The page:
Stairs on the Rise

Summer 2021 Issue
By: Shantala Weiss
One of three monumental staircases in Lovett Commercial’s Post Houston project. It’s designed to fit within a fairly small footprint. Photo by Kat Ambrose, courtesy of Lovett Commercial

Monumental stairs can inspire greater interaction, reduce energy costs, and improve employee health and fitness.

In the wake of COVID-19, workplaces are presented with a unique opportunity to shape the future of corporate culture and to use physical space to foster a sense of community and innovation that can’t be offered when working from home. Building elements that align with the goals of active, sustainable and universal design have the potential to play a crucial role in post-pandemic commercial real estate. 

COVID-19 has challenged vertical transportation strategies in buildings, which have historically relied on elevators. Ongoing concerns about physical distancing and touching surfaces mean that people may be reluctant to use elevators.  A well-dimensioned featured stair offers enough space for people to both ascend and descend simultaneously, giving occupants more room to move compared to a narrow fire escape or elevator.

“COVID-19 noticeably accelerated the trend of monumental stairs in offices and other commercial spaces,” said Jim Admiraal, executive vice president of sales and preconstruction at Synergi, a national stair design-led subcontractor. “We saw an immediate spike in design plans featuring stairs as a primary vertical mode of transport for major projects all over the U.S.”

Beyond COVID-19

Pandemic-related concerns aren’t the only reasons stairs are becoming a prominent consideration in buildings, said Hansoo Kim, principal and design director at architecture firm Gensler.

“Architectural staircases have been a trend in projects going back several years, as companies aim to make workplaces healthier and encourage movement,” he said. “The pandemic has brought an even greater focus on health and wellness at work, so we expect to see that trend continue.”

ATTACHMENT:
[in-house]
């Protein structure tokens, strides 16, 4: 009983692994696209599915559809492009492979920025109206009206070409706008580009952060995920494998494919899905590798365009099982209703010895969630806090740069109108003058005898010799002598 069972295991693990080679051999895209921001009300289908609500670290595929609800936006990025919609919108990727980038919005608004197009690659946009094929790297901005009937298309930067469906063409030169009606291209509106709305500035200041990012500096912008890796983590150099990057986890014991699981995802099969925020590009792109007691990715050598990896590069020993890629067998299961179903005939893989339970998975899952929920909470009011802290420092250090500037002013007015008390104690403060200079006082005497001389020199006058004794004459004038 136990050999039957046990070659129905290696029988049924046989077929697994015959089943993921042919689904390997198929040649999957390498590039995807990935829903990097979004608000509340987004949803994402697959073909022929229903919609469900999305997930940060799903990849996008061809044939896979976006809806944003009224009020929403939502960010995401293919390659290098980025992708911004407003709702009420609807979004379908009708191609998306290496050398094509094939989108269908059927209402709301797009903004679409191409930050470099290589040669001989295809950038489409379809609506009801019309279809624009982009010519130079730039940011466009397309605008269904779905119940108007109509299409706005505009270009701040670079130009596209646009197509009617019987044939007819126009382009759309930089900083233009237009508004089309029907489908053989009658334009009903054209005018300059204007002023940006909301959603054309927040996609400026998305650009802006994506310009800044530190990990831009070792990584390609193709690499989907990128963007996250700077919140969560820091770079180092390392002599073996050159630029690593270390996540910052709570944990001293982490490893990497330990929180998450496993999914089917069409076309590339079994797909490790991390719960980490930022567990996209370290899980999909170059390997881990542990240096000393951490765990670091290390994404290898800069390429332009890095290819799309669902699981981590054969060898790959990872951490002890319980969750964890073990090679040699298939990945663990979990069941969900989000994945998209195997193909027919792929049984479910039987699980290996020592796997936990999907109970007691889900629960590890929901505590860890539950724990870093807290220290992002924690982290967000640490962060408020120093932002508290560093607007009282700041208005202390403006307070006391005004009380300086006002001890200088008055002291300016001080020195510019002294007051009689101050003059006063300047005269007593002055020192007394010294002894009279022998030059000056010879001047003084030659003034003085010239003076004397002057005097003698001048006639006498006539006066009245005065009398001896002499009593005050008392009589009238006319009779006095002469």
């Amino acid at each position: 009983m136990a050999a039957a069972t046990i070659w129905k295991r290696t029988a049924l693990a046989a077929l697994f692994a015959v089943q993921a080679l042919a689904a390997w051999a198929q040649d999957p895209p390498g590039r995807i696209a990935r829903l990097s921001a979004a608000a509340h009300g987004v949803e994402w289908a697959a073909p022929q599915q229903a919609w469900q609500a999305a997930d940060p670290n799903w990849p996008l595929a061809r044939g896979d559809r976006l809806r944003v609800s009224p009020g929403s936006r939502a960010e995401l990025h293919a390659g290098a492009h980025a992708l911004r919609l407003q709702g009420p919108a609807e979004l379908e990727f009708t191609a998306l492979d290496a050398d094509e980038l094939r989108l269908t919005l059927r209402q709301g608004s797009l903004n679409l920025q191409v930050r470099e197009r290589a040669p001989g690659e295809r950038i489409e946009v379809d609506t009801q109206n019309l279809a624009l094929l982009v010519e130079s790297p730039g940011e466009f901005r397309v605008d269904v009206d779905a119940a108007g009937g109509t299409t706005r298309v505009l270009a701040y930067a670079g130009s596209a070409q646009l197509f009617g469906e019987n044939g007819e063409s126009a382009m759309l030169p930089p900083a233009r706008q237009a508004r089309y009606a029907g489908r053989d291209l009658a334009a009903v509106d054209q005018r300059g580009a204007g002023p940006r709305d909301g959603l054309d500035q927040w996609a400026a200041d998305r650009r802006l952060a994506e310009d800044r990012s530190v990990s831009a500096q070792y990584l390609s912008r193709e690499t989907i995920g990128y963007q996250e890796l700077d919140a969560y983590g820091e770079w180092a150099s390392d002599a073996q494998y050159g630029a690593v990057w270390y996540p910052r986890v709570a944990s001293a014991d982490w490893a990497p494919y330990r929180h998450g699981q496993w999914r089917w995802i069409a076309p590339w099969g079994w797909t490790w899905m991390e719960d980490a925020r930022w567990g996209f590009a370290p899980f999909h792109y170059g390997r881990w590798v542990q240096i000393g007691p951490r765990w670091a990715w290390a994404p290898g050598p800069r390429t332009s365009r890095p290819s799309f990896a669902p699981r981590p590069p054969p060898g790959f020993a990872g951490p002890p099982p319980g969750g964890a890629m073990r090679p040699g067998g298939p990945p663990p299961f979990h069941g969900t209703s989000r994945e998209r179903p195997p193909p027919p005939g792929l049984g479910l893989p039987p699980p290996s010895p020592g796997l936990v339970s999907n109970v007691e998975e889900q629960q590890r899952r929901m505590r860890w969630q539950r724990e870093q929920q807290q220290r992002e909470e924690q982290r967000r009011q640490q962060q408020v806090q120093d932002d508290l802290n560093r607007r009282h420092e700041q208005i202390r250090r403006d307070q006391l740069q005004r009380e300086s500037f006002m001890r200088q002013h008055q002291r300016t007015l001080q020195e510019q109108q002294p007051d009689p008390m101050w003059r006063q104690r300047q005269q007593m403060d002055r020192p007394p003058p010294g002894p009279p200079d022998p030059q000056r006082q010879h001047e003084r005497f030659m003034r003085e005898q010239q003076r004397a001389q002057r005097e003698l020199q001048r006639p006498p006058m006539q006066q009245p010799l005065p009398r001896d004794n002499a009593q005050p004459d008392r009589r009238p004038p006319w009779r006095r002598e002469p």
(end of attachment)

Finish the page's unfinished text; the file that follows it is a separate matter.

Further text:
Extending far beyond hygiene and social distancing guidelines, the COVID-19 crisis has illuminated a wider point about workplace wellness standards. Positive and engaging work cultures have a direct impact on performance, and face-to-face interactions are by far the most important activity in an office, according to a recent Harvard Business Review article. Because of that, companies should examine whether the design of their workspaces helps or hurts performance. 

“Accidental collisions” — impromptu conversations that lead to creative collaboration — are key to innovation and play a crucial role in workplace satisfaction, according to Work Design’s article “How to Create More Collisions in Your Workplace.” These chance meetings encourage employees to connect in ways they might not otherwise and can have surprisingly positive results. These unexpected conversations create opportunities for collaboration, and that kind of engagement pays for itself.

“We’re acutely aware of the importance of good staircase design; we’re working to make stairs more prominent in our building design to encourage people to take advantage and reap the benefits,” said Brian Collins, who leads Microsoft’s Real Estate and Facilities Change Management Program. “We know stairs offer the benefits of being healthier and more mobile in the workplace, but they are also a tool to drive connections and conversations between employees they see and meet on the stairs.”